Opinion

One year of Trump — and feeling it

Rajkamal Rao | Updated on January 26, 2018

Love him or hate him, he has probably been the most consequential US president in 50 years

For most of America and the world, President Donald Trump’s first year in office is a painful reminder that he has to be tolerated for three more years. For the millions of his supporters, though, it has been a dream come true.

In style and substance, Trump has completely transformed the American presidency. Largely staying at his own lavish resorts when travelling outside of Washington, his default method of communication is Twitter using which he instantly reaches out to over 40 million followers, bypassing the Washington press corps altogether. He tweets himself, often several times a day, promoting his policies and accomplishments, spelling and grammar mistakes included as bonus. His messages spare no one if negative things are said about him, and his attacks can get downright brutal.

No love lost

The mainstream press hates him. Decorum and respect previously reserved for presidents are long gone. Analysts’ language on TV is so vile — Trump is regularly described as childish, incompetent, racist, crazy, stupid and boorish — that if the US had laws against sedition or a secret police organisation, most journalists would be in jail today. The drumbeat of coverage is so negative that many people have stopped watching TV news altogether. Athletic club chains announced recently that they would refrain from tuning their televisions to cable news saying the hateful atmosphere was not healthy for members working out.

Several leaders — including the entire Democratic Party, governors of the coastal states, many federal judges, titans of the technology and entertainment industries, the London mayor, most European politicians — openly despise him. Many diaspora Indian communities, especially those on H-1B and related visas, and the Hispanic community which continues to indulge in illegal immigration, share this feeling.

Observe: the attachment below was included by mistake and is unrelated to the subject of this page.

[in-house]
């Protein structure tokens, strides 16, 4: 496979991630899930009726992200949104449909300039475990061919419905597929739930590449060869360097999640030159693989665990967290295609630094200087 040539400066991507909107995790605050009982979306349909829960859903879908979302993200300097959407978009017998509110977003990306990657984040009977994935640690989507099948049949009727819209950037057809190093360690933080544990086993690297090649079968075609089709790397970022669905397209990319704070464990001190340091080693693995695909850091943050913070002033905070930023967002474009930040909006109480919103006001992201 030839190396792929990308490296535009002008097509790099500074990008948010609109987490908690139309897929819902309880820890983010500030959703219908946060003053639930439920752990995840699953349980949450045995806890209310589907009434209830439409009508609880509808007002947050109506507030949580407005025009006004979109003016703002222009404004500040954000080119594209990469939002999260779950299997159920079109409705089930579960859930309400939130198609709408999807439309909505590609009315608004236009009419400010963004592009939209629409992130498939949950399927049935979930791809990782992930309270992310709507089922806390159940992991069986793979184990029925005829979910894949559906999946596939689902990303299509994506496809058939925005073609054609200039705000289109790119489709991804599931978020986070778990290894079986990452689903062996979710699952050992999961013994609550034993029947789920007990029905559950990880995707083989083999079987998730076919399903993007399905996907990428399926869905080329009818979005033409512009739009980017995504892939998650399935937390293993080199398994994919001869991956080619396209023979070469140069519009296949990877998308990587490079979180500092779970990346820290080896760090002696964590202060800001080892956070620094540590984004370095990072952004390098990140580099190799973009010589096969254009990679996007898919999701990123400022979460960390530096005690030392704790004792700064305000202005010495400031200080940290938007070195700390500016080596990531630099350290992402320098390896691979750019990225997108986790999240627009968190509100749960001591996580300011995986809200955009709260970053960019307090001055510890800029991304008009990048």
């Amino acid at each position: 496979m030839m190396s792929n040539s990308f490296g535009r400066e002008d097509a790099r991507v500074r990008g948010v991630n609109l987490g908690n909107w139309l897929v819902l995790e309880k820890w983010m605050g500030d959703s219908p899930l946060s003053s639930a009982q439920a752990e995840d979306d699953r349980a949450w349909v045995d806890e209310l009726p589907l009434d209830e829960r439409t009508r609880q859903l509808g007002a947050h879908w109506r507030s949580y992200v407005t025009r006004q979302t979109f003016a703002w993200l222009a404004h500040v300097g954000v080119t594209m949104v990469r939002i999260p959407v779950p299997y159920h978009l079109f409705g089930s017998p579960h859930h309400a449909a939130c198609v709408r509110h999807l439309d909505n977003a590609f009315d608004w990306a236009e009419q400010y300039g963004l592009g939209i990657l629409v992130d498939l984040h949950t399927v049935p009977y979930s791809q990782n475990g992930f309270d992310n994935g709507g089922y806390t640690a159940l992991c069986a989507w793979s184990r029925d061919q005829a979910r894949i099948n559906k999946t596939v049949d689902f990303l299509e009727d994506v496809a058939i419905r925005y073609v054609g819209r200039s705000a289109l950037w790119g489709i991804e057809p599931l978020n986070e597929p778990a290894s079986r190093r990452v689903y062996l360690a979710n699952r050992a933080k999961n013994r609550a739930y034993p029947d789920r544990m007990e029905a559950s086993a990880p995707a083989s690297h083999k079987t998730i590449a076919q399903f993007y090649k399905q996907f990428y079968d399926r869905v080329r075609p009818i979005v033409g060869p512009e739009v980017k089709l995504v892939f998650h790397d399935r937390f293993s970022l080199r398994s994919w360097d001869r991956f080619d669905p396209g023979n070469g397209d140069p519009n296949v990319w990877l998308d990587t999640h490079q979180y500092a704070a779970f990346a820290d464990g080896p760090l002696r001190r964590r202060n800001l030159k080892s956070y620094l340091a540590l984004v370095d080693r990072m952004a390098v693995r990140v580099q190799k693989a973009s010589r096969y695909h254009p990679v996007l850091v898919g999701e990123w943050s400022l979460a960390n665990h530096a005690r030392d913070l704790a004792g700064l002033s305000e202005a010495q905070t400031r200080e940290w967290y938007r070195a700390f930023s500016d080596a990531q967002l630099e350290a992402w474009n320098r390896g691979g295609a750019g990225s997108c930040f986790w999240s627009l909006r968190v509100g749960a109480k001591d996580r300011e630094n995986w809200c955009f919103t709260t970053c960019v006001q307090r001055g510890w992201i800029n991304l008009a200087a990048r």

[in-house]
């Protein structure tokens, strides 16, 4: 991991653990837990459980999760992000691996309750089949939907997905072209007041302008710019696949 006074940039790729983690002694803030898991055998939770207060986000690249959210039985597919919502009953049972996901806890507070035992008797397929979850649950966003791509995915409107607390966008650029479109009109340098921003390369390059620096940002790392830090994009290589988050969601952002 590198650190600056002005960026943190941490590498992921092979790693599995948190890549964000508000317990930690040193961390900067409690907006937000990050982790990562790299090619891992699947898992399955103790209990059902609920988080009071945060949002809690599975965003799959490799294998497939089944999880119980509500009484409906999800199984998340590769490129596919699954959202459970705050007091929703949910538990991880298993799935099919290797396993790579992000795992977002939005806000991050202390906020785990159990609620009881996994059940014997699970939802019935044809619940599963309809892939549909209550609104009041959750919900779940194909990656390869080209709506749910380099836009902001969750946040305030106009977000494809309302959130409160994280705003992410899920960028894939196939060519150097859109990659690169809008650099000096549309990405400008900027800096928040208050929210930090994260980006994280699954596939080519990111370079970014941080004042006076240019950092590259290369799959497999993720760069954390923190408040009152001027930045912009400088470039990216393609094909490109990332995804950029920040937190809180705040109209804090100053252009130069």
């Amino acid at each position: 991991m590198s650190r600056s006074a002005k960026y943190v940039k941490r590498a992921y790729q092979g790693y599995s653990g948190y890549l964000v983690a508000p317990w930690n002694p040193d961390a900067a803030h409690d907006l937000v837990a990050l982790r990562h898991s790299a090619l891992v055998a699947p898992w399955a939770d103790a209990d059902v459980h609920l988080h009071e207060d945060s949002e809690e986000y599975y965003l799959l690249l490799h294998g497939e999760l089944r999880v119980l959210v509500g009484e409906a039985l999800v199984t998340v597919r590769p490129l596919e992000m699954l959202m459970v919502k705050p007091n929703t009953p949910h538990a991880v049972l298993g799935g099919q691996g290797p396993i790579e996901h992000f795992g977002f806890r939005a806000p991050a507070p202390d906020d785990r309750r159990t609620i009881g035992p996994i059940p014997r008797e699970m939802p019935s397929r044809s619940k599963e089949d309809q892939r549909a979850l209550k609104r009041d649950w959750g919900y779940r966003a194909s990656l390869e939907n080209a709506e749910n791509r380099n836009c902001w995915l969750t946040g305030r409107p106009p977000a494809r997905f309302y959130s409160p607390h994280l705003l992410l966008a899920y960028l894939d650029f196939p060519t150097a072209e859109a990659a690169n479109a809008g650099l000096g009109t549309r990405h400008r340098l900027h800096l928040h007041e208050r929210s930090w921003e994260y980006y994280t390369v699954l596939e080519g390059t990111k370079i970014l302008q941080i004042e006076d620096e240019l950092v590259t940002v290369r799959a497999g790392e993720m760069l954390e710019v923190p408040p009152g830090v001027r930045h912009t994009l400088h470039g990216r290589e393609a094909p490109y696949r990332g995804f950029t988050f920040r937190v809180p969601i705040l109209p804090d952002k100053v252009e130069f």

Consistent positions

But Trump’s supporters — generally white, male and those that did not attend college —love him because he is not a politician and not politically correct. They point out that he has not changed his position in over 30 years. They consider him a saviour for rescuing America from the Obama years of left-wing, socialism-styled policies which drove deficits high and weakened America among allies and enemies. ‘Make America Great Again’ was the perfect slogan around which they could have coalesced. Indian-American families in the US for 20 years or more are secretly supportive, although they are too polite to say so in public.

Whether you are a Trump supporter or hater, it is hard not to recognise one thing: He has probably been the most consequential president in at least 50 years. He has deregulated the US economy in every sector with the intent of unshackling private sector might, withdrawing or delaying over 1,500 Obama-era regulatory actions. His recent tax cuts brought corporate taxes down from 35 per cent to 21 per cent, and cut individual income tax on every household. He has appointed young conservative judges and a cadre of cabinet secretaries who are a lot more business-friendly than Obama appointees.